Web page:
Alan Lightman is a physicist, novelist, and essayist. He was educated at Princeton University and at the California Institute of Technology, where he received a Ph.D. in theoretical physics. Before coming to MIT, he was on the faculty of Harvard University. At MIT, Lightman was one the first people to receive dual faculty appointments in science and in the humanities and was John Burchard Professor of Humanities before becoming an Adjunct Professor to allow more time for his writing.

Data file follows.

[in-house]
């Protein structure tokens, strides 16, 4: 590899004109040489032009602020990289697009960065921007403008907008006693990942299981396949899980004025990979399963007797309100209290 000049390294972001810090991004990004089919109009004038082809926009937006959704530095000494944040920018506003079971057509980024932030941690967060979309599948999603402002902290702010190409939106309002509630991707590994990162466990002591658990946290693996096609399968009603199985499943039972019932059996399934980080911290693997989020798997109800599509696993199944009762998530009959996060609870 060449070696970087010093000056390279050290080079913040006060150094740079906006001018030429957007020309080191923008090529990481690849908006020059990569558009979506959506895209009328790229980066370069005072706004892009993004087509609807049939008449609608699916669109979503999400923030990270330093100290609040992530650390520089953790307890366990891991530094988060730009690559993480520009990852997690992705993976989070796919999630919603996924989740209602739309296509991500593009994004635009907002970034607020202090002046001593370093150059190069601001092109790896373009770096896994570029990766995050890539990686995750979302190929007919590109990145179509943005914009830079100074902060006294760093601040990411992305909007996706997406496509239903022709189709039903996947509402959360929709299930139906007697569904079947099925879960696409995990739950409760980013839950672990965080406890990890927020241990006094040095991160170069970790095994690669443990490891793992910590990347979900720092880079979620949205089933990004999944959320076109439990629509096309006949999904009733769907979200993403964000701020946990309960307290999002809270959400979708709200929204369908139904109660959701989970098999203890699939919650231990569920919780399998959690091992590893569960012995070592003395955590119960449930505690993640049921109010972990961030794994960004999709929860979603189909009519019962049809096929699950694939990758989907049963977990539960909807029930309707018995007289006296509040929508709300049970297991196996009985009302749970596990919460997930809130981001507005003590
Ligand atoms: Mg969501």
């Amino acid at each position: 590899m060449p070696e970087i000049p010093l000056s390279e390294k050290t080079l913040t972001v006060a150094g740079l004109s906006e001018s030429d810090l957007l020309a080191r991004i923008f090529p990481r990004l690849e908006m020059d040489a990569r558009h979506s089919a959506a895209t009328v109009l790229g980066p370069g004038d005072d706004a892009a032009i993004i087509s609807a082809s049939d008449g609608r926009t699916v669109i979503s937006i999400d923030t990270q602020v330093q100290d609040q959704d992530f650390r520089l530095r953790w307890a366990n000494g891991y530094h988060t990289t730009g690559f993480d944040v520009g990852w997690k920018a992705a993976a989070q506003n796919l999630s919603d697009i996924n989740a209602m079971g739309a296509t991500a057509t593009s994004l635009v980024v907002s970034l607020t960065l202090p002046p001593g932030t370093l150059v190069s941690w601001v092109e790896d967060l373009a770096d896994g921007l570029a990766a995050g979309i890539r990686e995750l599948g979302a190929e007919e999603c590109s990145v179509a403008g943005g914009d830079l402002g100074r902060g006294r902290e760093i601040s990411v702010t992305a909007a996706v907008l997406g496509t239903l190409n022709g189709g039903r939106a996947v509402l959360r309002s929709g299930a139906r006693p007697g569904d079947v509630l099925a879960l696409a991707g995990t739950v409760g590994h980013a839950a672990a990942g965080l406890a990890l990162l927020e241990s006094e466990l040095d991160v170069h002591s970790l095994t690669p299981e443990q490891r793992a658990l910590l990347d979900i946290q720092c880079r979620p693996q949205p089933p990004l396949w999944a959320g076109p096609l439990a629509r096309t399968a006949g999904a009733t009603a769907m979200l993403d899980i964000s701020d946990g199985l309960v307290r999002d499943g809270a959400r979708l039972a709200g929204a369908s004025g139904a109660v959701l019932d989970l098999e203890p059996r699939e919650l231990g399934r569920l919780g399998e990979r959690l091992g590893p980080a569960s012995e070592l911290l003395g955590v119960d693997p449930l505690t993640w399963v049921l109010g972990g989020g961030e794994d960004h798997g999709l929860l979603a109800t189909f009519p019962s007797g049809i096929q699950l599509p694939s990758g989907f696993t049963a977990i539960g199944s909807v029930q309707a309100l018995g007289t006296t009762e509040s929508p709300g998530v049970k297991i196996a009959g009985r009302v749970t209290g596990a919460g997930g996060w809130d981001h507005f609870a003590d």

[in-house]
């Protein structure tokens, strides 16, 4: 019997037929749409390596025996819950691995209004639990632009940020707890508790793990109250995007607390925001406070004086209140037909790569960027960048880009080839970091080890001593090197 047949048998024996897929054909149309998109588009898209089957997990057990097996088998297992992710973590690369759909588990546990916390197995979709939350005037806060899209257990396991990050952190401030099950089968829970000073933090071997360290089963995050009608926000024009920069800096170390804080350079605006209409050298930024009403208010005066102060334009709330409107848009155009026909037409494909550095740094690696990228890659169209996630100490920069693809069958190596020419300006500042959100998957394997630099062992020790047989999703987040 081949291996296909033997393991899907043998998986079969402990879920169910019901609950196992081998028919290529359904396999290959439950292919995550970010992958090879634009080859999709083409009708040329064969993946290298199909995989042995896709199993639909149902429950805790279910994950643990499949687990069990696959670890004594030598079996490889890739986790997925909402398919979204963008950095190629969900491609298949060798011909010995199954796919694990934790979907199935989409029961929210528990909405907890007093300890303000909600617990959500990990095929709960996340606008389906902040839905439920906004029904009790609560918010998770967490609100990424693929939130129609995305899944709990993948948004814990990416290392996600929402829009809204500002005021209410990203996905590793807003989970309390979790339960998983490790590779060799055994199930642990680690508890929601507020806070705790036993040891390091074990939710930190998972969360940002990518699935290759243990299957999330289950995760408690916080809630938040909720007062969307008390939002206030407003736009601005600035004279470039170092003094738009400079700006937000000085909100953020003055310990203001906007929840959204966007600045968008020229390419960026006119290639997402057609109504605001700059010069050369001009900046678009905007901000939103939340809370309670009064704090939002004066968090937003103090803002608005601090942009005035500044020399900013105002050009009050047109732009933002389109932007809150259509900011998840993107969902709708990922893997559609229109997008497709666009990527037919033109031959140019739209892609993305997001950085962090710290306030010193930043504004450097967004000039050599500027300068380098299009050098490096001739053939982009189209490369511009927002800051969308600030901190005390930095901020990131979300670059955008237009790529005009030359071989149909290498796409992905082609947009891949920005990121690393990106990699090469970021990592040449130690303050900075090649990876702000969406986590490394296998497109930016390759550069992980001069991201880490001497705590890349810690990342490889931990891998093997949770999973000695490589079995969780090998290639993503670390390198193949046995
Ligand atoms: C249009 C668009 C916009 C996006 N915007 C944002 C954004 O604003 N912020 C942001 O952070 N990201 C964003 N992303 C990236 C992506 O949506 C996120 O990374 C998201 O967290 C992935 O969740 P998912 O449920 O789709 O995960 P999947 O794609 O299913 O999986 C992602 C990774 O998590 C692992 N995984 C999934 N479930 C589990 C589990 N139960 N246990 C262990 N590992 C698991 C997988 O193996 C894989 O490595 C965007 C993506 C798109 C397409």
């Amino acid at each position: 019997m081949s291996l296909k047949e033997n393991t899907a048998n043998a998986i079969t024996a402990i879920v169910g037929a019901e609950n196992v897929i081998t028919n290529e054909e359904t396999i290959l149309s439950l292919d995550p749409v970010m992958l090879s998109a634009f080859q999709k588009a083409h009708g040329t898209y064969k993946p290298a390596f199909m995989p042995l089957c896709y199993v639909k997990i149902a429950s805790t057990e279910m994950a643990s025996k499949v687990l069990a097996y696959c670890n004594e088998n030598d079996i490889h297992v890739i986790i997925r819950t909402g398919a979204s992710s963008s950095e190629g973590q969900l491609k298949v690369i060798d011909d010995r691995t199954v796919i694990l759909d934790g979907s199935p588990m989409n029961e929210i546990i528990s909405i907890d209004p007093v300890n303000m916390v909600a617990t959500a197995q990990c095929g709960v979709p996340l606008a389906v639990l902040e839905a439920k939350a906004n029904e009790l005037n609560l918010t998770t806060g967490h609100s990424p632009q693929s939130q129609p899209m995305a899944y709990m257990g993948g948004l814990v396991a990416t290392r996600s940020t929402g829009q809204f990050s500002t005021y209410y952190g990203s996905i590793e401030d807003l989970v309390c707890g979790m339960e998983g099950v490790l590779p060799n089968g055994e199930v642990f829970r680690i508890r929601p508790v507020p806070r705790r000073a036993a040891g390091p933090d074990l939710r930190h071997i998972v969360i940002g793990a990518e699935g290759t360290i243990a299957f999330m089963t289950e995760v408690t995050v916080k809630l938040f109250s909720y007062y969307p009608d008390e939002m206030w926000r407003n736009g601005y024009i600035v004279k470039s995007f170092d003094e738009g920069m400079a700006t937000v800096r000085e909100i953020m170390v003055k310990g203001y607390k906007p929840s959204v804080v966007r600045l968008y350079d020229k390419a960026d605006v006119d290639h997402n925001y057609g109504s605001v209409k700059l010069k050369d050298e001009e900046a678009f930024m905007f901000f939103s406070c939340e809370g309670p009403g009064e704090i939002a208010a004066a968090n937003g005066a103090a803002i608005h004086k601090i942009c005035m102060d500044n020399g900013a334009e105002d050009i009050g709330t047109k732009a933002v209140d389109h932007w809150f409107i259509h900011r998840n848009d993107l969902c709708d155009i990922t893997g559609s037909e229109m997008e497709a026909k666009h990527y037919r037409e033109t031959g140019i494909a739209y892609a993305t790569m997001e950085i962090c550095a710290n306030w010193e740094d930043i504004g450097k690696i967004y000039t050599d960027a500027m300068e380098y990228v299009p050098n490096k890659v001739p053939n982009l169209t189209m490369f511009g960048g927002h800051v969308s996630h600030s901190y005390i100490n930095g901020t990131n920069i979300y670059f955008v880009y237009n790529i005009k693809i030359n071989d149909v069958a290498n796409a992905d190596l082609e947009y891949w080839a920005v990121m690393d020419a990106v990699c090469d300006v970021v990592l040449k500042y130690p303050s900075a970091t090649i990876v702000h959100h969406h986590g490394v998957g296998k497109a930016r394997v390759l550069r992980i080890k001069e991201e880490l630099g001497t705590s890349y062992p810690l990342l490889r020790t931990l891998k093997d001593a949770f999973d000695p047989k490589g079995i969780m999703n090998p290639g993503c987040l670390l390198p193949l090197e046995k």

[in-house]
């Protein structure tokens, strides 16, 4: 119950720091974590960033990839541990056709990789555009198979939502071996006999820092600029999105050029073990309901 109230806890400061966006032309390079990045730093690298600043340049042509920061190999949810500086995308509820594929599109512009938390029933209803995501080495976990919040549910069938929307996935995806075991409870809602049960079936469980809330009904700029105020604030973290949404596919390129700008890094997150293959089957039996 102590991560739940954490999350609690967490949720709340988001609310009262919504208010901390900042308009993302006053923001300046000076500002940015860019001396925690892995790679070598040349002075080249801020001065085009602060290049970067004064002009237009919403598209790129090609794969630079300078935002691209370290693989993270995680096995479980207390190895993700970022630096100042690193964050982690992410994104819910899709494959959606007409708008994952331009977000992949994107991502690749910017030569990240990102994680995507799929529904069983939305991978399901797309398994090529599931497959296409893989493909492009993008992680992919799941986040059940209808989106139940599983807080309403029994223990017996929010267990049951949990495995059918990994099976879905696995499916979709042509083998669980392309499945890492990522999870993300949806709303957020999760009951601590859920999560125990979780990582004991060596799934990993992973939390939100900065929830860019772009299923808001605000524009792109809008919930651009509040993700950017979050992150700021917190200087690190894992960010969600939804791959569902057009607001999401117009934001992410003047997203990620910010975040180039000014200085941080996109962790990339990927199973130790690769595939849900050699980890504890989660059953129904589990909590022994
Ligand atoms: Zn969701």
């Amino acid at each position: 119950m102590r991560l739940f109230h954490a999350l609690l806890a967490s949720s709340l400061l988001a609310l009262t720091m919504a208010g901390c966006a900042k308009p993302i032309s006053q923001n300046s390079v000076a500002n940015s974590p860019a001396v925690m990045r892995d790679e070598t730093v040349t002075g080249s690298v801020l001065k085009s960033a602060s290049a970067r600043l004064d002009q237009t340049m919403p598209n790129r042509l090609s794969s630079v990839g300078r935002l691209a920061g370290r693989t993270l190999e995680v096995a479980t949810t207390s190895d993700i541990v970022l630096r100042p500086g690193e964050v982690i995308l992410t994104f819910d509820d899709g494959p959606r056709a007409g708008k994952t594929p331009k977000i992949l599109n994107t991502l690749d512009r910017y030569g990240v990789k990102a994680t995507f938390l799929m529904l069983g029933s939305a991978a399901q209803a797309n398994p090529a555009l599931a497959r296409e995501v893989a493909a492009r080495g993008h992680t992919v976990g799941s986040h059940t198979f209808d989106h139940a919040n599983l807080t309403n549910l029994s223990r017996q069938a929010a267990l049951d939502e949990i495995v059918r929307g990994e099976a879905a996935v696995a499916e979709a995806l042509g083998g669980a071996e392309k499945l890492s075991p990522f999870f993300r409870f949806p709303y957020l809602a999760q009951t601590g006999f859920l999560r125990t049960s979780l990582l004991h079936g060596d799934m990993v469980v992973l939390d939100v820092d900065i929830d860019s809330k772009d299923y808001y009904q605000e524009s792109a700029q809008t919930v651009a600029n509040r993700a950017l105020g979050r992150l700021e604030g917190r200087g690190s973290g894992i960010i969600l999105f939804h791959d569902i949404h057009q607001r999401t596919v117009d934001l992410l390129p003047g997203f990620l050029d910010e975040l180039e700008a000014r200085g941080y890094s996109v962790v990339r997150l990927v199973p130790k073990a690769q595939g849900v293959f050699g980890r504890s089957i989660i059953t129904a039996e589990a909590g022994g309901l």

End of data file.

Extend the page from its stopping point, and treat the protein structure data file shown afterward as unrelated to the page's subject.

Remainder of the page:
Lightman is the author of five novels, two collections of essays, a book-length narrative poem, and several books on science. His writing has appeared in The Atlantic, Granta, the New Yorker, and the New York Review of Books, among other publications. His novel Einstein’s Dreams was an international bestseller and has been translated into thirty languages. His novel The Diagnosis was a finalist for the 2000 National Book Award in fiction. He is an elected member of the American Academy of Arts and Sciences and has won numerous other awards. Lightman is also the founding director of the Harpswell Foundation, which works to empower a new generation of women leaders in Cambodia.